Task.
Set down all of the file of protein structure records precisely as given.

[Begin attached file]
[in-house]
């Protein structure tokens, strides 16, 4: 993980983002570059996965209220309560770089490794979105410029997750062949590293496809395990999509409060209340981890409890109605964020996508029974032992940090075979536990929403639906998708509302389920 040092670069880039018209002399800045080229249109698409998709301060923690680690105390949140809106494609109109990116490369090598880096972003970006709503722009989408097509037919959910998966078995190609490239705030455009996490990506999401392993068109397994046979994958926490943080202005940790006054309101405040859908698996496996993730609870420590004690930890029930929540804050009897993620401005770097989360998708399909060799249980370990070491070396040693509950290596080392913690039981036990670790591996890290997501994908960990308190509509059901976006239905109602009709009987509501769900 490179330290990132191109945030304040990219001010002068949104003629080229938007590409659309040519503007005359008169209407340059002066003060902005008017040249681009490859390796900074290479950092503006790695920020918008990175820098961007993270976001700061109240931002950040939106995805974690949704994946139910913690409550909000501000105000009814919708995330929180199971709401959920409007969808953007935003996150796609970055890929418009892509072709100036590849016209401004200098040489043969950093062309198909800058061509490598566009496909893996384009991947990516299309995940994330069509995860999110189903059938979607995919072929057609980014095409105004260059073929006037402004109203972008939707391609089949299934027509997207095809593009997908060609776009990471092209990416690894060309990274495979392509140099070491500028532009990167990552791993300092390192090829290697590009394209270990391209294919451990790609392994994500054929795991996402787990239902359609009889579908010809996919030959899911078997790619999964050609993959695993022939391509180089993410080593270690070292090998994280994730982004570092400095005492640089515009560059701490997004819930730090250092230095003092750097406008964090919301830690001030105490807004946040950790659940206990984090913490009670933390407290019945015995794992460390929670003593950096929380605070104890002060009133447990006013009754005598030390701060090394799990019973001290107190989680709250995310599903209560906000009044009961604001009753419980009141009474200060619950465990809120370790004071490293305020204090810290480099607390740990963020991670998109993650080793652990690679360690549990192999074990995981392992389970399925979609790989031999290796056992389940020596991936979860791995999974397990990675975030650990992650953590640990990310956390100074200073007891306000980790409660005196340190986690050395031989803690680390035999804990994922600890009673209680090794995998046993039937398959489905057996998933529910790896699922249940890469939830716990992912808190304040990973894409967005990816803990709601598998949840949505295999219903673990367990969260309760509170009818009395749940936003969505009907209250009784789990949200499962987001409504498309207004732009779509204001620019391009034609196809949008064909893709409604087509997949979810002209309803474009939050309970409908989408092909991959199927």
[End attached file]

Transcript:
[in-house]
């Protein structure tokens, strides 16, 4: 993980983002570059996965209220309560770089490794979105410029997750062949590293496809395990999509409060209340981890409890109605964020996508029974032992940090075979536990929403639906998708509302389920 040092670069880039018209002399800045080229249109698409998709301060923690680690105390949140809106494609109109990116490369090598880096972003970006709503722009989408097509037919959910998966078995190609490239705030455009996490990506999401392993068109397994046979994958926490943080202005940790006054309101405040859908698996496996993730609870420590004690930890029930929540804050009897993620401005770097989360998708399909060799249980370990070491070396040693509950290596080392913690039981036990670790591996890290997501994908960990308190509509059901976006239905109602009709009987509501769900 490179330290990132191109945030304040990219001010002068949104003629080229938007590409659309040519503007005359008169209407340059002066003060902005008017040249681009490859390796900074290479950092503006790695920020918008990175820098961007993270976001700061109240931002950040939106995805974690949704994946139910913690409550909000501000105000009814919708995330929180199971709401959920409007969808953007935003996150796609970055890929418009892509072709100036590849016209401004200098040489043969950093062309198909800058061509490598566009496909893996384009991947990516299309995940994330069509995860999110189903059938979607995919072929057609980014095409105004260059073929006037402004109203972008939707391609089949299934027509997207095809593009997908060609776009990471092209990416690894060309990274495979392509140099070491500028532009990167990552791993300092390192090829290697590009394209270990391209294919451990790609392994994500054929795991996402787990239902359609009889579908010809996919030959899911078997790619999964050609993959695993022939391509180089993410080593270690070292090998994280994730982004570092400095005492640089515009560059701490997004819930730090250092230095003092750097406008964090919301830690001030105490807004946040950790659940206990984090913490009670933390407290019945015995794992460390929670003593950096929380605070104890002060009133447990006013009754005598030390701060090394799990019973001290107190989680709250995310599903209560906000009044009961604001009753419980009141009474200060619950465990809120370790004071490293305020204090810290480099607390740990963020991670998109993650080793652990690679360690549990192999074990995981392992389970399925979609790989031999290796056992389940020596991936979860791995999974397990990675975030650990992650953590640990990310956390100074200073007891306000980790409660005196340190986690050395031989803690680390035999804990994922600890009673209680090794995998046993039937398959489905057996998933529910790896699922249940890469939830716990992912808190304040990973894409967005990816803990709601598998949840949505295999219903673990367990969260309760509170009818009395749940936003969505009907209250009784789990949200499962987001409504498309207004732009779509204001620019391009034609196809949008064909893709409604087509997949979810002209309803474009939050309970409908989408092909991959199927």